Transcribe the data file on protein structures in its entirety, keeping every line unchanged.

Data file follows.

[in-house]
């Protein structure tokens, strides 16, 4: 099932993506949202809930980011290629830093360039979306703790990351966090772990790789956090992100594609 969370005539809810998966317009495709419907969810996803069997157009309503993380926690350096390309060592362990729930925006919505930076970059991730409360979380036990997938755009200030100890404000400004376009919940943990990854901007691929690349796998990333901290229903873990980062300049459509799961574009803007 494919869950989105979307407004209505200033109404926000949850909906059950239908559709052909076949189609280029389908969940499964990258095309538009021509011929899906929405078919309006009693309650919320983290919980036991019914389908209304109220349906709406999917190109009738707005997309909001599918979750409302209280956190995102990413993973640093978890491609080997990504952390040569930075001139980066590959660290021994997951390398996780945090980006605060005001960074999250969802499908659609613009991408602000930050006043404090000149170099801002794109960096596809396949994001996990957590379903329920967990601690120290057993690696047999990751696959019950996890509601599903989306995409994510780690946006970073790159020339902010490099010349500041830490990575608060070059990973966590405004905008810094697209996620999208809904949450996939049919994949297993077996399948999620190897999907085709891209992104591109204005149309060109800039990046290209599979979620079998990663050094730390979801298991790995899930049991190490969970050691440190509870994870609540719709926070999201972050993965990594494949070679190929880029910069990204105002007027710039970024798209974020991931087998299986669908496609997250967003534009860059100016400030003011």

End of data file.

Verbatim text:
[in-house]
């Protein structure tokens, strides 16, 4: 099932993506949202809930980011290629830093360039979306703790990351966090772990790789956090992100594609 969370005539809810998966317009495709419907969810996803069997157009309503993380926690350096390309060592362990729930925006919505930076970059991730409360979380036990997938755009200030100890404000400004376009919940943990990854901007691929690349796998990333901290229903873990980062300049459509799961574009803007 494919869950989105979307407004209505200033109404926000949850909906059950239908559709052909076949189609280029389908969940499964990258095309538009021509011929899906929405078919309006009693309650919320983290919980036991019914389908209304109220349906709406999917190109009738707005997309909001599918979750409302209280956190995102990413993973640093978890491609080997990504952390040569930075001139980066590959660290021994997951390398996780945090980006605060005001960074999250969802499908659609613009991408602000930050006043404090000149170099801002794109960096596809396949994001996990957590379903329920967990601690120290057993690696047999990751696959019950996890509601599903989306995409994510780690946006970073790159020339902010490099010349500041830490990575608060070059990973966590405004905008810094697209996620999208809904949450996939049919994949297993077996399948999620190897999907085709891209992104591109204005149309060109800039990046290209599979979620079998990663050094730390979801298991790995899930049991190490969970050691440190509870994870609540719709926070999201972050993965990594494949070679190929880029910069990204105002007027710039970024798209974020991931087998299986669908496609997250967003534009860059100016400030003011």